‘World first’ survey reveals the benefit of urban trees in Wales
PUBLISHED: 25 SEP 2014
The result of a survey of tree cover across all of Wales’ towns and cities, the first of its kind in the world, will be unveiled in Wrexham today (25 September 2014).
The survey, commissioned by Natural Resources Wales (NRW), used aerial photography from 2006 and 2009 to identify and map the canopy spread of trees.
It shows how many trees we have, where they are and where they are being lost over time. This will help inform how to manage urban trees in a better way for the future.
Trees can make a real difference to people in towns and cities across Wales – providing a vital service. They remove harmful air pollution, reducing incidents of asthma and heart disease; reduce flood risk by slowing surface water run-off after heavy downpours; and absorb and store carbon dioxide, helping to counteract climate change. They also provide food and habitat for wildlife such as birds and bees.
The report will be launched at the Climate Change Commission Wales meeting in Wrexham on 25 September.
Dafydd Fryer from Natural Resources Wales said:
“Trees are essential to life and provide natural services to improve the quality of life of people in our towns and cities.
“They provide a vital service to communities by cleaning the air of pollution, reducing flood risk and offsetting carbon dioxide emissions by absorbing them from the atmosphere.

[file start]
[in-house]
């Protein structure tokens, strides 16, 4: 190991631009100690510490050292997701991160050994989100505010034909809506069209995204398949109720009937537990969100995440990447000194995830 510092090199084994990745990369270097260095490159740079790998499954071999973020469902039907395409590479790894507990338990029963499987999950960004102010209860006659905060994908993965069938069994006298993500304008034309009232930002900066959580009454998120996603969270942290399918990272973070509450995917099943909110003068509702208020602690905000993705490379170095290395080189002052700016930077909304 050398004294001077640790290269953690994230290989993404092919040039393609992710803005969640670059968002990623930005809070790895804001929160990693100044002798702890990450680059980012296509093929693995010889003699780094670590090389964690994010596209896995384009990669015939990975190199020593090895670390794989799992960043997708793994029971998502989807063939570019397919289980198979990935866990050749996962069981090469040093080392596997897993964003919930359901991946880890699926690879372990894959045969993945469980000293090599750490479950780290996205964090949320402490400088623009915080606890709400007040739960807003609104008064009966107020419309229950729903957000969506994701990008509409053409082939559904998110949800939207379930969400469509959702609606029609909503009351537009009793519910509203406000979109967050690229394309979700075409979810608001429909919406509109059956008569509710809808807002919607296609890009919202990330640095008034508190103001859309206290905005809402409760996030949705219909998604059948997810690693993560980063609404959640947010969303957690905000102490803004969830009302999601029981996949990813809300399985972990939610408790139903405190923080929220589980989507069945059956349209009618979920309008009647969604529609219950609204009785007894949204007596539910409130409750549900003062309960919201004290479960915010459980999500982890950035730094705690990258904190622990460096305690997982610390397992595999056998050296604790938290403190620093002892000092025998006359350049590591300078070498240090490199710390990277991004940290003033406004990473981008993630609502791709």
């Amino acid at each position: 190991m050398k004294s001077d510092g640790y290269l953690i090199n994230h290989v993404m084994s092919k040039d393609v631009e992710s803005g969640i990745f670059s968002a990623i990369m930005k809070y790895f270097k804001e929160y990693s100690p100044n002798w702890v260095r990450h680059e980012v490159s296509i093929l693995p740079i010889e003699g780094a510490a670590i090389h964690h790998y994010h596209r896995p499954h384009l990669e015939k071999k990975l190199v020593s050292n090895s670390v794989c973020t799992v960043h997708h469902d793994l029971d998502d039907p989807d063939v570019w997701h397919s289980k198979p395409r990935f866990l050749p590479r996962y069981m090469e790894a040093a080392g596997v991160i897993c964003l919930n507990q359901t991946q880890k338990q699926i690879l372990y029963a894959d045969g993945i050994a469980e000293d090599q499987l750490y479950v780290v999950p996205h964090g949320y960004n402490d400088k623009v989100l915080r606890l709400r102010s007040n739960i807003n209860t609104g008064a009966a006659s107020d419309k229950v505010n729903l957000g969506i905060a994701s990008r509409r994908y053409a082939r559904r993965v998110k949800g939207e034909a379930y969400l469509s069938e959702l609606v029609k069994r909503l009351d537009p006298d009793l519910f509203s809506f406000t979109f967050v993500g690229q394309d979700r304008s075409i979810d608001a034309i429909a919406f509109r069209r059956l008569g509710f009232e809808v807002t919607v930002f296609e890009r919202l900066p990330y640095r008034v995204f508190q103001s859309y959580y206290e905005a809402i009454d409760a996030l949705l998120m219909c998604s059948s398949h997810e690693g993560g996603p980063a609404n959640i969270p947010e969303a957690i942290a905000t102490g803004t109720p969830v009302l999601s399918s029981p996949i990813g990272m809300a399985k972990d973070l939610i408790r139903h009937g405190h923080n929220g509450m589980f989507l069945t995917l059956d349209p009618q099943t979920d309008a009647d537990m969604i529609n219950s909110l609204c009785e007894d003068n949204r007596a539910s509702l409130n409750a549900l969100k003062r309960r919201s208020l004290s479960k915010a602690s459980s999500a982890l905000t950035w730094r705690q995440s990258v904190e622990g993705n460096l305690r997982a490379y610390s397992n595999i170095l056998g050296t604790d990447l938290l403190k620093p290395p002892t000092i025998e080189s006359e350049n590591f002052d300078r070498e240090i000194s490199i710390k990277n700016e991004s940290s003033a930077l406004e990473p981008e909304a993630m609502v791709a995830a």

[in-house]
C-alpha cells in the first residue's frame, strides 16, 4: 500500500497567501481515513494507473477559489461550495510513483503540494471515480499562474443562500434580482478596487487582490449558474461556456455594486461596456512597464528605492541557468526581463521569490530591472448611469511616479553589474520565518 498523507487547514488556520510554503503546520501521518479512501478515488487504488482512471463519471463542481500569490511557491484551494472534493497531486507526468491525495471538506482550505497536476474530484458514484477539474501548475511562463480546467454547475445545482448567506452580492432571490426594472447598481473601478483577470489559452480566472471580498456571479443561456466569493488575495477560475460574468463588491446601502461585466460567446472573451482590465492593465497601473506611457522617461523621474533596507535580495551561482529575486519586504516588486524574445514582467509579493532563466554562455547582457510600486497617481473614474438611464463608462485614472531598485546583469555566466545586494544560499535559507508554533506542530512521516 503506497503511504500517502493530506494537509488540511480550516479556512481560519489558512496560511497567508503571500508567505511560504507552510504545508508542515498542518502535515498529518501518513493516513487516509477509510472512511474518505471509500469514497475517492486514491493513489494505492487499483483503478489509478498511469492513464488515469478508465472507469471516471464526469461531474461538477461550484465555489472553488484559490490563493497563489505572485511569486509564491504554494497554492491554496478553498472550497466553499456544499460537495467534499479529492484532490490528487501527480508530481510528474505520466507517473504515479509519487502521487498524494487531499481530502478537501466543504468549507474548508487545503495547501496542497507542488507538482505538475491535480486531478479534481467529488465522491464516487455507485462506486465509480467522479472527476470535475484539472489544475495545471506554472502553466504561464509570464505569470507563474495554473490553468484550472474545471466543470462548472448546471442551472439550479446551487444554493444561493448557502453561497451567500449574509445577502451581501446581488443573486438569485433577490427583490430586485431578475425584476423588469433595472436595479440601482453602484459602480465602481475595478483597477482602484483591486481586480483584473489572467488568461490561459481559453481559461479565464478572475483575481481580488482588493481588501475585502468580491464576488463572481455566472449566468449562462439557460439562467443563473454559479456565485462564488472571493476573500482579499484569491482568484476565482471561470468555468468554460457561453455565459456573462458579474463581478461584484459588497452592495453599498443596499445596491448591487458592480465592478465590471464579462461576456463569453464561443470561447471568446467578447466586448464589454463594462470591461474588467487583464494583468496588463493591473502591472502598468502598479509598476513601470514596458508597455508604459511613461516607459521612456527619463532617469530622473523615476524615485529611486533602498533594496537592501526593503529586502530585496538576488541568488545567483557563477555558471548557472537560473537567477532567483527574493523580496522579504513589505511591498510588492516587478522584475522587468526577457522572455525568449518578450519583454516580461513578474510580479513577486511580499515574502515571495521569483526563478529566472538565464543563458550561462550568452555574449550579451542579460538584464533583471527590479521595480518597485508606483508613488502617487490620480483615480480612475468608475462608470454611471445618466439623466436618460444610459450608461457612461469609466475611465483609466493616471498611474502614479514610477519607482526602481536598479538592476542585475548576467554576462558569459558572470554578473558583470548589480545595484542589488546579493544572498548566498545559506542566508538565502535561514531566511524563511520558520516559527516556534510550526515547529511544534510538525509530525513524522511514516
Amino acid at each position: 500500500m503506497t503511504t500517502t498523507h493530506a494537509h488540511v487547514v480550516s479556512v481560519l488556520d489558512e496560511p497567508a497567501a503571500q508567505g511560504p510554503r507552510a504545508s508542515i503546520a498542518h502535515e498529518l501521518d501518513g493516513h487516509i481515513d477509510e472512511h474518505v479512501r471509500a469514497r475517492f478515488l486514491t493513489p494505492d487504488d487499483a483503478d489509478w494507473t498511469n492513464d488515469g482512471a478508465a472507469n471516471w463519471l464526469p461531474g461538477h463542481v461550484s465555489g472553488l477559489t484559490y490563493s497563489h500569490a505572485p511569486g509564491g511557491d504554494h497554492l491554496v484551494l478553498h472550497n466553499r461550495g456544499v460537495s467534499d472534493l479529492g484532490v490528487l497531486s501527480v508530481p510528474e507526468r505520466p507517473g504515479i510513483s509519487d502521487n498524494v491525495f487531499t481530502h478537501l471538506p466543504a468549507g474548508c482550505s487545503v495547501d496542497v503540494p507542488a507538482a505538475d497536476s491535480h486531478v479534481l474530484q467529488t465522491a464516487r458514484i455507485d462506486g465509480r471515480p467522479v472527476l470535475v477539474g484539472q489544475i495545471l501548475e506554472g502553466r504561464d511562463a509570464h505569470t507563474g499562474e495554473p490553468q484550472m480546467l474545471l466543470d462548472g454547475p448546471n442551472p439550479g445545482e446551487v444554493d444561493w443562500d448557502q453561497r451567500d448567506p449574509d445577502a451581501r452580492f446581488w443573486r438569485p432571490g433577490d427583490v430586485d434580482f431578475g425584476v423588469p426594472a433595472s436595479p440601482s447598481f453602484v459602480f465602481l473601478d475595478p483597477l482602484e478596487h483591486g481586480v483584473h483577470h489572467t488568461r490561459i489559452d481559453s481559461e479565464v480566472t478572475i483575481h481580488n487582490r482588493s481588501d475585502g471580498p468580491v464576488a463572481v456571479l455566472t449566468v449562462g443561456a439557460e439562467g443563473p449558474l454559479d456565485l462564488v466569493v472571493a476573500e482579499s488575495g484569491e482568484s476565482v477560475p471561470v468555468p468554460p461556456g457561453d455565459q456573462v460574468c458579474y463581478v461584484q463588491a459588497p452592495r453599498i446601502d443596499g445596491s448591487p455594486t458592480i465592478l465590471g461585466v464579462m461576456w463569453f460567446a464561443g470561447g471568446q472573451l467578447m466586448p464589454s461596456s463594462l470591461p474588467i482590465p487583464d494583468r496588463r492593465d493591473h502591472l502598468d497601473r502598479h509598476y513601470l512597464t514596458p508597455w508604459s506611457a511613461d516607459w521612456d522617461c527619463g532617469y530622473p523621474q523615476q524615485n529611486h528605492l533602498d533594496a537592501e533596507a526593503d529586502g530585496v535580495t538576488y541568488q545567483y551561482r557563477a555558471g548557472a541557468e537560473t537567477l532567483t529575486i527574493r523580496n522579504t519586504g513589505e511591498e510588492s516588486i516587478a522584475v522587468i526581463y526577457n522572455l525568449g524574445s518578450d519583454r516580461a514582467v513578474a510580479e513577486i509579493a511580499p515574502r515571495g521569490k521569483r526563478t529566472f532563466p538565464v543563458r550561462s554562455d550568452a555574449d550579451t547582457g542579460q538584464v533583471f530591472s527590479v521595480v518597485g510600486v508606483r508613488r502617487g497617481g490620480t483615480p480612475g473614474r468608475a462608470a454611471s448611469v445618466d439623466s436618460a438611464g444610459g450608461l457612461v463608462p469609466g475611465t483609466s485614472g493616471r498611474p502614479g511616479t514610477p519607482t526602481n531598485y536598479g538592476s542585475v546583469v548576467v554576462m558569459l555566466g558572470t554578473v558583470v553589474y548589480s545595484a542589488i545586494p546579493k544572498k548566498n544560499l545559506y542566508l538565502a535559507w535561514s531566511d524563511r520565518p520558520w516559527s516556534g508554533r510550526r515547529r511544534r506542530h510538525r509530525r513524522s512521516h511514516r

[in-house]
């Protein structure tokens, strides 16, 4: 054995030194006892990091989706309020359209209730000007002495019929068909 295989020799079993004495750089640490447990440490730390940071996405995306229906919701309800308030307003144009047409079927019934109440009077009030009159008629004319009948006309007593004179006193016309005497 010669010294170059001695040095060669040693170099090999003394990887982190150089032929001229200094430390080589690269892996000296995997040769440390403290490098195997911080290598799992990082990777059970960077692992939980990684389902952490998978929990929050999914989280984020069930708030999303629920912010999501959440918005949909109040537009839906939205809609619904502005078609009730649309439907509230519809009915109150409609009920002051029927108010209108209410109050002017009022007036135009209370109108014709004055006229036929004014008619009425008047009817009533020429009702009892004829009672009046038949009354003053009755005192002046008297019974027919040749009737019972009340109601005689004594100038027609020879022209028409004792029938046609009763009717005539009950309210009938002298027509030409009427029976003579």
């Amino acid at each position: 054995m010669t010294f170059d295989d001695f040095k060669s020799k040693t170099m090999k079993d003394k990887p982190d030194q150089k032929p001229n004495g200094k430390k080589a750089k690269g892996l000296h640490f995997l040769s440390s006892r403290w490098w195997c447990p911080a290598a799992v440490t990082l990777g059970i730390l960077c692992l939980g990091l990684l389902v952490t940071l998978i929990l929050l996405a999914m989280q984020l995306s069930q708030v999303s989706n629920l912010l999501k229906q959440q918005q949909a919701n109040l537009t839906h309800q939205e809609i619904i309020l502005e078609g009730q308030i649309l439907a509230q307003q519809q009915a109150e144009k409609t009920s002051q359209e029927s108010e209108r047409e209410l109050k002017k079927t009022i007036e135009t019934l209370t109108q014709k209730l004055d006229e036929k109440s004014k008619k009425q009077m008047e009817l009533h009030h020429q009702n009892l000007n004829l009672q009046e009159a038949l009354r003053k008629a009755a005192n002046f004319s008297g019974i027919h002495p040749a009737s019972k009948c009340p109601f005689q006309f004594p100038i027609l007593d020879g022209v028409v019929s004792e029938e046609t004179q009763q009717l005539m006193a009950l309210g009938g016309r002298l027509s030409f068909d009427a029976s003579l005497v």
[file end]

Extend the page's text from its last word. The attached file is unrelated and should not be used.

“The study shows that if we can manage and plan where and which species of trees we plant in our towns and cities – and look after the trees we already have - then they can help make our communities sustainable. We will be sharing the findings of the survey with local authority planners and decision makers.”
Trees only covered 17% of land in Wales’ urban areas in 2009, which is average when compared to other towns and cities across the world.
However, tree cover varies widely across Wales – from only 6% in Rhyl to 30% in Treharris.
The study also identified that in a quarter of towns in Wales the tree canopy cover declined between 2006 and 2009 – with more than 11,000 large trees lost altogether.
Alongside the study of tree canopies in urban areas, Natural Resources Wales, Forest Research and Wrexham County Borough Council also piloted the first study in Wales to find the true value of the County Borough’s urban trees.
The i-Tree Eco study found that in total, Wrexham’s trees save the local economy more than £1.2 million every year by:
- intercepting 27 million litres of rainfall from entering the drainage system, equivalent of saving £460,000 in sewerage charges
- absorbing 1,329 tonnes of carbon dioxide from the atmosphere
- Improving people’s health by removing 60 tonnes of air pollution which in turn saves the health services £700,000
Councillor Ian Roberts from Wrexham County Borough Council said:
“The findings of this important study confirm that the County Borough’s trees have a far greater value than just the amenity that they provide. It also highlights the importance of continuing to protect and manage our trees effectively and the long term value of planting new trees.”
The launch will be at the Catrin Finch Centre in Wrexham on Thursday 25 September at 11:45, with a visit in the afternoon to plant a commemorative tree.